Monday, October 27, 2008
If it was only about 20 degrees colder, we’d be in for some snow, I think. The low, solid, ridged clouds with alternately dark and light bands – I associate them with steady, solid snow storms. The best one I remember was in January(?) near 30 years ago; our local weatherman (getting near retirement now, I see) mentioned that there might be a “light dusting” on the ground the next morning. That night, I remember seeing migrating swans flying low over the city, lit up by the light reflecting off the heavy, low cloud cover – very cool-looking. The next morning when I woke up, it was absolutely quiet. When I went out, I finally realized how much snow had fallen – it was hip-deep on me, meaning about 3+/- feet where it hadn’t drifted. I fought my way several blocks out to one of the main north-south roads in the city, only to see a city bus half-buried in the snow, where it had been abandoned. The only movement visible was a fellow cross-country skiing down what was normally 4 lanes of packed morning traffic, and a scattered few individuals out having a snow ball fight. It took a couple days to get even the main arteries cleared out; they ended up hauling snow away in dump trucks and dropping it into the harbor to get rid of it; our plows just weren’t built to handle 5 and 6-foot piles. It wasn’t a big, stormy storm, either – just steady, heavy snowfall all night long. Ever since, whenever there’s snow in the forecast, I’ve noticed that the weather forecasts are more inclined to be “end of civilization as we know it” than “light dusting” ones. Burnt child and fire, I guess.
Thursday, October 30, 2008
When fall turns cold (finally!) with these nice, absolutely clear winter skies and fresh wind from the Northwest, I start to feel like I’m waking up again. Fall is usually a very tough period for me, as the days get shorter and nastier, and my hibernation gene kicks in (must be some bear in my ancestry). But winter – there’s my favorite season. It’s so great to get out when the air freezes up inside your nose and the snow (if you’re lucky enough to have any) goes “squinch” underfoot. The winter birds are generally working hard to get enough food to stay alive, so if you have a feeder, they’re all over it and easy to see; otherwise, they’re usually working through the woods in loose mixed flocks (at least that’s how it is here in the east US). When you hear something, you can usually see lots of activity from the trunks of the trees up to the top twigs as the various birds work different areas in different ways. And the coast – that’s the place to be, as long as you can stand the bitter wind. Sea ducks and winter gulls, various birds like thrushes and warblers, and inland sandpipers like Snipe and Woodcock in and around the sheltered scrubby woods where it stays warmer and the ground doesn’t freeze up entirely. Then you get back inside and whip down a couple hot scotch and etc. with a hot dinner. Makes the “writing up the day list” so much more fun – who knew that Monkey-eating Eagles winter on the Delaware coast?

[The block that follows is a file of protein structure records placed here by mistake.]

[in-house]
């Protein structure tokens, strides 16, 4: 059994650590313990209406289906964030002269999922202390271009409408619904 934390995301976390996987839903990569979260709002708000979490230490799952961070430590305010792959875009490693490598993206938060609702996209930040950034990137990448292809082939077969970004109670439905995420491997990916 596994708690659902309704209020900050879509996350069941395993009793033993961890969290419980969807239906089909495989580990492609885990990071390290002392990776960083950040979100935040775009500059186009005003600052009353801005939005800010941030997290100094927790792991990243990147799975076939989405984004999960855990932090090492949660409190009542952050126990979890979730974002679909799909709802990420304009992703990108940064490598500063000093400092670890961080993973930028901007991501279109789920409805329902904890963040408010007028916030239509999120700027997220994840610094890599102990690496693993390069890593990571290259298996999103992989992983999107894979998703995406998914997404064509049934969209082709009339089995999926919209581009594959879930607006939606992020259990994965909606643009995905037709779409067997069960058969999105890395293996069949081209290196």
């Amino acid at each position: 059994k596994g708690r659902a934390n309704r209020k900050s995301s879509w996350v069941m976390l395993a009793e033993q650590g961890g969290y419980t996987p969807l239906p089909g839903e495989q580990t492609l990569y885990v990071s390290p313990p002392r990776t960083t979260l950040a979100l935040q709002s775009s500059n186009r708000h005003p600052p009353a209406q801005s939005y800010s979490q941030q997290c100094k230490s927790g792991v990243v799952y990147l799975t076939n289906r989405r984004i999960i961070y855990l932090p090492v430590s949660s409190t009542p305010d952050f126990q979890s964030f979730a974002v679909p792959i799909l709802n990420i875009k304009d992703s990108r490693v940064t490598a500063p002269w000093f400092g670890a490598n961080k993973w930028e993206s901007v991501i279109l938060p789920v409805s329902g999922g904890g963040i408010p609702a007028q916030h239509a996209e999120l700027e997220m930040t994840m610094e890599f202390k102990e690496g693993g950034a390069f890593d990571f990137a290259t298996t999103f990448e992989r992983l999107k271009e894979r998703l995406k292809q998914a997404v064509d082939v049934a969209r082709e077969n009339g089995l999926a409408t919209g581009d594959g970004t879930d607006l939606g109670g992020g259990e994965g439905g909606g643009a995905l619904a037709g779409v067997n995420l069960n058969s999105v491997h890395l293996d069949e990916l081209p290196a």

Labels: cold weather, mmm
Monday, November 10, 2008
Turns out it’s hard to think with Fallout3 in the house
It’s amazing what a time-eater a game can be. I’ve known this for years, of course, dating back to Phantasie on the old C64, but after years of Fallout withdrawal, it’s such a pleasure to wallow in the wasteland again. Oblivion never did much for me, although my kids love it (I loved Daggerfall and liked (the heavily modded) Morrowind), but ‘Oblivion in the Wastes’ is making my old gamer’s carpal tunnel hurt again. It’s “one more turn” without the turns.
Labels: Fallout3, time, wasted
Tuesday, November 11, 2008
It’s not “Blind men and the Donkey”
I have mixed feelings about the variety of political weblogs; on the one hand, it’s often very interesting to read somebody else’s interpretation of events, and somebody else’s considered opinions. It can be a huge benefit to see something through some other pair of limited, blinkered eyes. On the other hand, it can be terribly infuriating to read somebody who (obviously deliberately) refuses to See The Plain Truth. In a perfect world, this would be a warning light that perhaps it would be instructive to examine the underlying assumptions and compare them with my own, but generally I just make some smart-ass comment and go on. It’s so hard to be a really outstanding egoist when everything I see reminds me that my understanding is so limited, and then so much of what I see is filtered through, and colored by, my beliefs. I blame society. Society and reading. Anyway, if wisdom arises in part from a consciousness of one’s imperfect understanding, then what can we say about so many of the political bloggers?
Thursday, November 13, 2008
those who divide people into two kinds, and the rest
There seem to be two primary types of game-players I’ve run into; the ones who start up, bang their way through and then go back (if they want) to redo it in various alternate ways. Then there’s the kind like me; get a fair ways into it, say “now I know how to do this _right_”, and restart. Sometimes multiple times. Some games I’ve never actually finished, despite playing many happy hours. I’m not sure what larger lesson there is on approaches to life, but I’m sure there is one there somewhere.
Labels: Fallout3, Jagged Alliance 2